TV column for Wednesday, April 2

TONIGHT’S MUST-SEE: “Mixology,” 9:31 p.m., ABC.

After a couple so-so episodes, “Mixology” is back in form –
slick, sharp dialog and involving characters, in the high-adrenaline setting of
a singles bar.

Tom -- open-hearted and optimistic – chats with Maya, whose
life is a series of break-ups. Ron, the droll Englishman, flirts with the newly
dumped waitress. Interesting people are tossed into fun contrasts.

TONIGHT’S MIGHT-SEE: “The 100,” 9 p.m., CW.

Has the smoke-monster from “Lost” jumped to another show? It
seems like it, as a fierce fog races through an Earth that’s being repopulated
by teen prisoners.

Still, that serves a purpose. Forced to duck inside, the
oft-overwrought teens have moments of depth and detail. This is a surprisingly
good episode … with, alas, a truly perverse ending.

TONIGHT’S ALTERNATIVE: “Secrets of the Dead,” 10 p.m., PBS
(check local listings).

For five centuries, Carthage was a world power. Located in
what is now Tunisia, in North Africa, it was key to Mediterranean trade; it
fought its neighbors constantly … then was overrun by Romans in 146 BC.

Did its people merely vanish? This intriguing hour follows
hints that some reached South America, 1,500 years before Columbus. It’s all
speculation, but the signs – artifacts, diseases, DNA -- stir interest.

Other choices include:

“American Idol,” 8-10 p.m., Fox. This has been a tough year
for the “Idol” women, with four voted out in five weeks. Tonight, the eight survivors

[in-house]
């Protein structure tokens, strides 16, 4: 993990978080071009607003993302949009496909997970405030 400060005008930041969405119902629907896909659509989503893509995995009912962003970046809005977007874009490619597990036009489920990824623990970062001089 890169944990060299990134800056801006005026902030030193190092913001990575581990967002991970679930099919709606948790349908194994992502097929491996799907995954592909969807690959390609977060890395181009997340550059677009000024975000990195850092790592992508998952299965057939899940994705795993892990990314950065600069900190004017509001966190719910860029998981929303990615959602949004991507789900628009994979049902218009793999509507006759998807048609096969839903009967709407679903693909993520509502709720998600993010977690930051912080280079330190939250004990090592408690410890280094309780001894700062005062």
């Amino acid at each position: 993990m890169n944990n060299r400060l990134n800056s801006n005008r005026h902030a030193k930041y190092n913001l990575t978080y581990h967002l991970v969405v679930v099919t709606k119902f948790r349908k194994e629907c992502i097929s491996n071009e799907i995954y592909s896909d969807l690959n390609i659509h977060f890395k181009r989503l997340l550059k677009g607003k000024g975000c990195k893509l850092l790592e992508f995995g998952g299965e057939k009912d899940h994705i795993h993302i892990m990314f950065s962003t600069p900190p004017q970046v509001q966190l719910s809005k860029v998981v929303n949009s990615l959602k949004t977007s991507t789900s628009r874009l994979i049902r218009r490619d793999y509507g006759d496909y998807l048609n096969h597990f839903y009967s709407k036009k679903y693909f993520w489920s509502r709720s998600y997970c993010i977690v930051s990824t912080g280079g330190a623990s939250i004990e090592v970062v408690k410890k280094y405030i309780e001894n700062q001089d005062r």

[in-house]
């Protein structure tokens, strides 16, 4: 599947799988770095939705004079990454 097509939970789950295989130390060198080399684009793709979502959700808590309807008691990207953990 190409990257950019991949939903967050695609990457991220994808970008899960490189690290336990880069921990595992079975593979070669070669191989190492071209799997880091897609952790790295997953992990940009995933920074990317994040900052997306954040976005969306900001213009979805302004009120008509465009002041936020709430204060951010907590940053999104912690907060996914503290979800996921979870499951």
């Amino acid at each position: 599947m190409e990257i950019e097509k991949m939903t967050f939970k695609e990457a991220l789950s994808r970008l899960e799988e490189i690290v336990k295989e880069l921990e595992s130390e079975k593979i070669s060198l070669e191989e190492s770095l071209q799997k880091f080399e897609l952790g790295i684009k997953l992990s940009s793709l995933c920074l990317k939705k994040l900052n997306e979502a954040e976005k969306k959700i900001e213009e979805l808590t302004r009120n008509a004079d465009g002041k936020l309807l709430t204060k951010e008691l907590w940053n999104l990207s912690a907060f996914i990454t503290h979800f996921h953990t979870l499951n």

(five men, three women) will repeat their audition songs.

“Revolution,” 8 p.m., NBC. Hearing about the Patriots’ Texas
plan, Miles and Monroe rush to Austin.

“Suburgatory,” 8:30 p.m., ABC. Dallas must return to her Southern
home for her mother’s funeral. Tessa comes along and soon witnesses some
sibling rivalry.

“Modern Family,” 9 p.m., ABC. Claire brings the kids over to
help her dad plan a family party, but disputes follow. Meanwhile, her husband
is helping Gloria sell the apartment she had before marrying.

“Million Dollar Listing New York,” 9 p.m., Bravo. Last
season’s finale (rerunning at 8 p.m.) saw Fredrik return to Manhattan. Now he
has a big listing; Ryan also has one – an apartment that has a car elevator.

“The Americans,” 10 p.m., FX. The years of deception have
worn down Elizabeth (Keri Russell). Yes, her marriage to Phillip is a ruse; so
are their names. They’re Russian spies and he’s also “Clark,” married to a U.S.
government secretary. But last week (posing as Clark’s sister), Elizabeth heard
that wife describe his exploits in bed. This drains her … especially when she
mentors a spy who is young and sexually wild.

“Doll & Em” finale, 10 and 10:25 p.m., HBO. This
three-week oddity started as a semi-comedy and descends darkly tonight. Emily
Mortimer plays herself (sort of), hiring Dolly Wells (who co-wrote this with
her) as her assistant. There are some touching moments in the final half-hour.

 “Trip Tank” debut,
10:30 p.m., Comedy Central. There’s a type of cartoon – offbeat animation, with
harsh twists – that works wonderfully in film festivals and art houses. But a
weekly cable show? This opener has its moments -- bees try to decide if they’re
killer bees; parents give a birds-and-bees lecture that gets terribly personal.
Some bits are darkly funny; some are just dark.

TV column for Tuesday, April 1

TONIGHT’S MUST-SEE: “The Mindy Project” return, 9 and 9:30
p.m., Fox.

This hour starts with a cautionary message about airplane
sex. Then it becomes much more.

Mindy has rarely been in charge of her romantic destiny.
Even tonight, she bounces between Danny (the colleague who adores her) and
Cliff. The hour starts moderately well, then becomes hilarious at a funeral and
beyond. Mindy grapples with a sex tape, an illness and her old boyfriend (Bill


Last week, we met characters who may be around next season,
in a spin-off.

That’s in New Orleans, where Gibbs’ friend (Scott Bakula)
runs a scruffy NCIS office in the music district, with transplants from Alabama
(Lucas Black) and, newly arrived, Chicago (Zoe McLellan). These are interesting